The 'Red Box' concept is straightforward. Any content generated by an LLM should be presented within a clearly designated 'Red Box'. This serves to inform the reader or consumer that the content they are viewing has been AI-generated. 

If the content is being transmitted via an API, or is in a different media format such as image or video, then it should be encapsulated in a <genai/> tag. This ensures an immediate and clear understanding of the content's origin.

The 'Origin Story Box' adds another layer of transparency. Just as every compelling superhero or villain has an engrossing origin story, AI-generated content is no different.

"With great power comes great responsibility",
Uncle Ben wisely stated in Spider-Man

AI, undeniably a formidable power in today's world, requires an accountable handling of its outputs. The 'Origin Story Box' would be appended to every piece of AI-generated content, providing key information about its inception. This might be placed at the end of written content or embedded within the metadata of a data file.

For instance, this could look something like:

Title: Authentic Design in an AI World
Hash: 45442hhhbfdsgjhfs43
+Human authored
+AI edited (ChatGPT-4)
+AI translated(en-fr)
+Human reviewed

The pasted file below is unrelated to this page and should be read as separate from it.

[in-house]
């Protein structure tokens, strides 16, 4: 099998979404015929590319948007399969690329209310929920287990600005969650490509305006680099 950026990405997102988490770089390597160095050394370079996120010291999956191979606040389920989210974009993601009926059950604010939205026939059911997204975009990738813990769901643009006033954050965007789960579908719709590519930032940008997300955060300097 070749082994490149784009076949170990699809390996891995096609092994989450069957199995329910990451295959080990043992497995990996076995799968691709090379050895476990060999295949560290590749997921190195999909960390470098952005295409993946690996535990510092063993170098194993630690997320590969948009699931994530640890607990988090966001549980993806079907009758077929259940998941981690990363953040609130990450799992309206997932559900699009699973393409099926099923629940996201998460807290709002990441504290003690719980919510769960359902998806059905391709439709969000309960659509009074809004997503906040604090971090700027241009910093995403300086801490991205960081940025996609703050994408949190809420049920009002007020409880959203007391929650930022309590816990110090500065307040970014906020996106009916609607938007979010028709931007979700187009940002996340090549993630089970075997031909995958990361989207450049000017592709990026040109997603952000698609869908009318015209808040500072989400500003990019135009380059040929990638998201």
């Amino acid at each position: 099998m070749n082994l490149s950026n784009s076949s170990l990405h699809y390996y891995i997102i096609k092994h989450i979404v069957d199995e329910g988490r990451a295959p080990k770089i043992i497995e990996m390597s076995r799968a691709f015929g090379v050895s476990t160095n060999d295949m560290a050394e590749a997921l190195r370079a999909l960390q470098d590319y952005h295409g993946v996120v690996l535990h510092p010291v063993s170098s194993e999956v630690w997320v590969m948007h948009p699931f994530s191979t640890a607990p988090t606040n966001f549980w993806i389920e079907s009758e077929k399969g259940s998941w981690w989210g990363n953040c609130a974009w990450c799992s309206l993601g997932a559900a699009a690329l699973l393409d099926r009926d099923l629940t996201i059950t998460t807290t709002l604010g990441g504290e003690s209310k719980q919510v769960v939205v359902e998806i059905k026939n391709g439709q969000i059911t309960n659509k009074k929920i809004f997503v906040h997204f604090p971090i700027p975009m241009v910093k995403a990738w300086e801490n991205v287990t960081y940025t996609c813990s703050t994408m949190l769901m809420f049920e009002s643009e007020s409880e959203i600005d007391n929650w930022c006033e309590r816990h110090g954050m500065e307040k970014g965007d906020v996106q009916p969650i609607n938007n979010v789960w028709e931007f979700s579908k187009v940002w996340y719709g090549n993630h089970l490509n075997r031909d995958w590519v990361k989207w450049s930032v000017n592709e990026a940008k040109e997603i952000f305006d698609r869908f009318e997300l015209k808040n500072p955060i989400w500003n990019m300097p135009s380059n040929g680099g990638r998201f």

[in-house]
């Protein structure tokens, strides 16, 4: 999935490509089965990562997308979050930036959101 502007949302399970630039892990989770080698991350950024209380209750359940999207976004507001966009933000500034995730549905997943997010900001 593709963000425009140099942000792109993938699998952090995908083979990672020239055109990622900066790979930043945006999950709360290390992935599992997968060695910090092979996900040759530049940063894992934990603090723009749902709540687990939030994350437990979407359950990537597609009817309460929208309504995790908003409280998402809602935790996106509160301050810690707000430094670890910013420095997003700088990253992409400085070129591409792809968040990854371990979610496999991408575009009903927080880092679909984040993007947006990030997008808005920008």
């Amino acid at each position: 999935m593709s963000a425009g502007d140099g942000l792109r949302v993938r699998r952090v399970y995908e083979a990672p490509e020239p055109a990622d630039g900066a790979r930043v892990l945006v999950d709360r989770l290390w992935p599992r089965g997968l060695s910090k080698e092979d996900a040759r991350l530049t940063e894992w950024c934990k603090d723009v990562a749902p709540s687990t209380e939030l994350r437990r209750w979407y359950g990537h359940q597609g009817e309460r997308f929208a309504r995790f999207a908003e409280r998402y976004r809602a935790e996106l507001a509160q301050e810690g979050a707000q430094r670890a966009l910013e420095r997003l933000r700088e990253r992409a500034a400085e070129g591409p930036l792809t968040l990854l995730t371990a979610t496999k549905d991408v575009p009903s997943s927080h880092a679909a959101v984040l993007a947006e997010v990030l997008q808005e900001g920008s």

The 'Title' indicates the name of the content; the 'Hash' provides a one-way hash of the content, enabling its authenticity to be verified; and 'Versions' describe the content's creation process. This could include whether the content was AI-generated, whether a human wrote the initial draft with AI ironing out the errors, or whether there was a source document and AI was used for the translation.

The 'Red Box' and 'Origin Story Box' concepts form the foundation of a new protocol for dealing with AI-generated content. By providing visual cues and informative metadata, they help maintain the trustworthiness of our digital products, enabling users to engage confidently and knowledgeably with the AI-dominated landscape.

Title: Truthful Digital: Navigating the Thin Line Between Human and AI-generated
Hash: 13F86D9C4E2B37400E01D82568F6235613260A33874ACDE053B5D97D3C8AD5B9 (sha256)
+Human authored
+AI expanded (ChatGPT-4)
+Human reviewed

If your an organisation thinking 'how do we embrace generative AI safely?' get in touch with us to try our chatGPT solution for enterprises. email: [email protected]